The inspection, maintenance, testing monitoring (ITM) of IoT-based communication systems will be a huge market opportunity for NECA electrical contractors who are willing to make the upfront investment in trained personnel and certifications. That was the message Kurt Brinkman, founder of Intrepid Electronics Systems, Oakland, Calif., emphasized in his session, “Balancing Service Work as a Low Voltage Contractor.” Specializing in the maintenance of fire alarm systems for 22 years, he says ITM work now accounts for 40% of his company’s total revenues. While the company does new installations and tenant improvement and fire alarm upgrades, the ITM work is a major focus.
The company also installs and maintains sophisticated emergency responder radio coverage systems (ERRCS), also called public safety DAS, and mass notification systems used to alert the general public of emergency conditions. These systems typically send data up to the cloud, which Intrepid’s customers can download or monitor remotely.
For electrical contractors considering the service market, Brinkman cautions that the upfront investment in trained personnel with the proper certifications may take several years to produce a profit. He says the competition can be tough, with large companies like Siemens, Honeywell, and ADT servicing equipment and “trunk slammers” also getting a piece of the action.
Brinkman says it’s important for customers to aggressively market their capabilities in the service arena so customers know they are a capable resource and urges other contractors to hire and train the best service personnel they can find. This is important, he explains, because these employees have the most direct customer contact, and they can have a huge amount of impact on a company’s brand. “Field people are your best salespeople,” he says. “They are the face of your company.”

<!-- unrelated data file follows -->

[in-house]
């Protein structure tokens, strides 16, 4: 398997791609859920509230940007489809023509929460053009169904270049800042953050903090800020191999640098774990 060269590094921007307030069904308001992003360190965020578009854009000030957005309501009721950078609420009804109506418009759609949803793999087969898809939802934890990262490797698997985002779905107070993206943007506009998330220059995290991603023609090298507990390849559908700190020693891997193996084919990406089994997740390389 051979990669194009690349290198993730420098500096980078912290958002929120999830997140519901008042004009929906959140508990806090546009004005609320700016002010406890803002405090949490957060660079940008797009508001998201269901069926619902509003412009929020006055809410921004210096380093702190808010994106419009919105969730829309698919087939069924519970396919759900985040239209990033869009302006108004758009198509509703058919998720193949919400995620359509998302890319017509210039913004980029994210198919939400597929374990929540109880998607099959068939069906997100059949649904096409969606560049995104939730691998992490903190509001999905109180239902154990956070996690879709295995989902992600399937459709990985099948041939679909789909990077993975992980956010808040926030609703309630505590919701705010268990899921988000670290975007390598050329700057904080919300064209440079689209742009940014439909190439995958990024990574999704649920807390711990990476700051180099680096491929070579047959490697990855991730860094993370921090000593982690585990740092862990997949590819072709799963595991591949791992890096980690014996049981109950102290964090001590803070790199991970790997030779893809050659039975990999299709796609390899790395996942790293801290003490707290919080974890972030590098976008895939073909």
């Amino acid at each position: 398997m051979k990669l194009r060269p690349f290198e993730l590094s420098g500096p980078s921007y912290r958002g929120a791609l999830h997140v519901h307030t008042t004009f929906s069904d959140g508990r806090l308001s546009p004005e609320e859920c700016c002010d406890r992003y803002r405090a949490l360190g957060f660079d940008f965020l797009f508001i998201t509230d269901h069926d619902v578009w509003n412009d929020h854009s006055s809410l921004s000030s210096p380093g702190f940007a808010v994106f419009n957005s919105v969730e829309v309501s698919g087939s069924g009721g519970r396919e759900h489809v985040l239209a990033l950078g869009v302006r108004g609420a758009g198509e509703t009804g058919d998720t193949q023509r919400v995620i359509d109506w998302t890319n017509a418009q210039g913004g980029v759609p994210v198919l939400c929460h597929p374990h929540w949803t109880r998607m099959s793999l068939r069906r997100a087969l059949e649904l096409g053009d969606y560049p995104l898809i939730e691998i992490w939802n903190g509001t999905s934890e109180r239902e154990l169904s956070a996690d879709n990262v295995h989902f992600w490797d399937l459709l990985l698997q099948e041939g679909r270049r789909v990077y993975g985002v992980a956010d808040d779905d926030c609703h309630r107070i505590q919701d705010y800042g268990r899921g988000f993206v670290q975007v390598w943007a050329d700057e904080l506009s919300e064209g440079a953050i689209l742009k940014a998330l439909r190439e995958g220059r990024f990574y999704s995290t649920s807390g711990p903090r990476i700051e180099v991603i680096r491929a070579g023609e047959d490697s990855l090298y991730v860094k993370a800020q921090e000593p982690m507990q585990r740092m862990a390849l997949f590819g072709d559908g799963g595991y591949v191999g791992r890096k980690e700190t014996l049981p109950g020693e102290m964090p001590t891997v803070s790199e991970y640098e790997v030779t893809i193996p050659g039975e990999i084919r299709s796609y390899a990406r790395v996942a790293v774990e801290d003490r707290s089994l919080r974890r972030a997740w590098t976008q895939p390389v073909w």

Providing training is another key marketing tactic for Intrepid Electronics, and customers expect his salespeople to have current certifications for all of the equipment they install and maintain. “Do a lot of lunch and learns,” Brinkman advises. “Consultants have trouble keeping up with anything. Bring technology to customers. You be the expert.”
He says that although the electrical construction market has been a good run over the past decade, it will eventually cycle down. When that happens, he says service work can provide a regular flow of revenue because it still needs to be done when the economy is soft. “We have had a nice long run,” he says. “When it ends, it’s nice to have reoccurring revenue from service work.”